Education Secretary Damian Hinds has told Julia Hartley-Brewer that Britain's education system should not "be second to anybody".
The MP is currently undertaking a tour of German schools to find out how they equip their young people with practical skills to support the economy. He will also visit Holland later this week.
"It's true that Germany have kept that focus on technical education and it is at the heart of the industrial success that they've had there over many decades, and productivity which is higher than ours," he told Julia Hartley-Brewer.
"We're going through a very ambition programme of reform in our technical education in this country and I want to learn from how it's done elsewhere in the world. I think it's universally acknowledged that Germany has one of the best systems in technical education if not the best.
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"I see no reason why Britain should be second to anybody in this regard or any other regard, so I think it's a useful thing to come and talk to the business here, talk to the colleges, talk to families, talk to students, and hear about the essence of the system and what makes it work so well."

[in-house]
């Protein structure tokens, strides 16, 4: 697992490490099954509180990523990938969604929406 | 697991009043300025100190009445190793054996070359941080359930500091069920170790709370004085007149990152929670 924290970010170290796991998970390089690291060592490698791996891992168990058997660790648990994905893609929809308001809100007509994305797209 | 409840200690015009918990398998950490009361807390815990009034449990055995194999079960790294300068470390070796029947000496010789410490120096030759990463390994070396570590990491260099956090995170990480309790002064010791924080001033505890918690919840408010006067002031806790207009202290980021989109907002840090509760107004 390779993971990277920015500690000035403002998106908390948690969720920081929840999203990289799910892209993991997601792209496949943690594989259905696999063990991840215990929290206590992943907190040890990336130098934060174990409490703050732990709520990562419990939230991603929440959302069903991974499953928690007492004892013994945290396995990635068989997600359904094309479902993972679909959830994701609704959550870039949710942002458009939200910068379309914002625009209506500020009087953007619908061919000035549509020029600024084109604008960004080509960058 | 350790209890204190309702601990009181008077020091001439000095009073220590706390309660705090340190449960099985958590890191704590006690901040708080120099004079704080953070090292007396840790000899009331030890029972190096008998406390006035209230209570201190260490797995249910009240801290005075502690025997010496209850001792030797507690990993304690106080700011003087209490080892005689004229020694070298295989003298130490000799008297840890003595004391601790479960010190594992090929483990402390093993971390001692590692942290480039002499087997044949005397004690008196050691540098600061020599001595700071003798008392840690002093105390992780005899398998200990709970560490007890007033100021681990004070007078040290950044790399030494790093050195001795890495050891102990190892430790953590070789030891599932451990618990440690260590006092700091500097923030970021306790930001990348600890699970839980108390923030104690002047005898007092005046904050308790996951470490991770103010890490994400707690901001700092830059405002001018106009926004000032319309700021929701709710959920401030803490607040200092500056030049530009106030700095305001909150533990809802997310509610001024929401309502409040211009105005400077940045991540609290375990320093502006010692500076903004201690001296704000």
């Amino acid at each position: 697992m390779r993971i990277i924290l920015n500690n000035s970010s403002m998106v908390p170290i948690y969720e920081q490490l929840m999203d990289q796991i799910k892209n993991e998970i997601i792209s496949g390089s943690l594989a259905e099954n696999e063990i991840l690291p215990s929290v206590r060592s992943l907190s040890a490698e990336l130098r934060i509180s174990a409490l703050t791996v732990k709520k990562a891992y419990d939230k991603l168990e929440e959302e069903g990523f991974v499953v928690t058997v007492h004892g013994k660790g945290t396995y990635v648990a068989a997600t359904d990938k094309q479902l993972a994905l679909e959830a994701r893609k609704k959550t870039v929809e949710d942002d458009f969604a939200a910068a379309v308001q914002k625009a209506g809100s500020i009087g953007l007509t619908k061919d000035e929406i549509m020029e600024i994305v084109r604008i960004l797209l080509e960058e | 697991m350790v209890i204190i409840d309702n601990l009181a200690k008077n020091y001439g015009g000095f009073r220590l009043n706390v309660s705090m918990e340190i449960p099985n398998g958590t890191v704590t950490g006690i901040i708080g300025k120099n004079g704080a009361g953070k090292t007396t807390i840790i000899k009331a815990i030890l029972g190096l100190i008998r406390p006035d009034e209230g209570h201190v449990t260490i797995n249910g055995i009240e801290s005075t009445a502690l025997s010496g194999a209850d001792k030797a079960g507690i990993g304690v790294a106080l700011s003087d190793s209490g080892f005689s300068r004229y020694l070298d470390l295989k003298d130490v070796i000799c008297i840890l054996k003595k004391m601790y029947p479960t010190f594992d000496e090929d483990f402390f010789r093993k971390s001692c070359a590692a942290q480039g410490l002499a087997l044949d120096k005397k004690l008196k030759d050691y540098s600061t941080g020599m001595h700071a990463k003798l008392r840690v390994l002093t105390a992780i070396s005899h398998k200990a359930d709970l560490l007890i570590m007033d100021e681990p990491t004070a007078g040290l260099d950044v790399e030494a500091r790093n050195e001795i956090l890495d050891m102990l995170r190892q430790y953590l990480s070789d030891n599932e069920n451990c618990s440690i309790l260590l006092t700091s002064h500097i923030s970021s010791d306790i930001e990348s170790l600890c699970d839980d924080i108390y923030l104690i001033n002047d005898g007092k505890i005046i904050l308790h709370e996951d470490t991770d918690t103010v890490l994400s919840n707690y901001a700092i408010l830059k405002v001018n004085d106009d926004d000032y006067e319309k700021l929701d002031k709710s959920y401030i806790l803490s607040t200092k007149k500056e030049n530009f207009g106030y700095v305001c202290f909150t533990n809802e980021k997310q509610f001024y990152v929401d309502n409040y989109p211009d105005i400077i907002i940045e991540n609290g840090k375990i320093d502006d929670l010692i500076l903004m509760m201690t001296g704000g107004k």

Pressing the politican on whether adopting Holland's system of focussing on vocation at an early age was the right move, Hartley-Brewer said: "As young as 12-years-old, Dutch children are being asked 'what career path do you want to take?' Do you worry that that's too early or is it something we need to start focussing our youngsters minds on earlier?"
"Talking at quite a young age about what you might want to do is really important, and actually even younger than 12," Mr Hinds said. "There are some schools, some parts of the country in Britain, who are experimenting by having careers fairs even in junior school to just gets kids thinking 'if I kept doing my maths and my science where might that lead me in life?' and that can be very exciting and motivating.
"You're not making final decisions at these very early ages."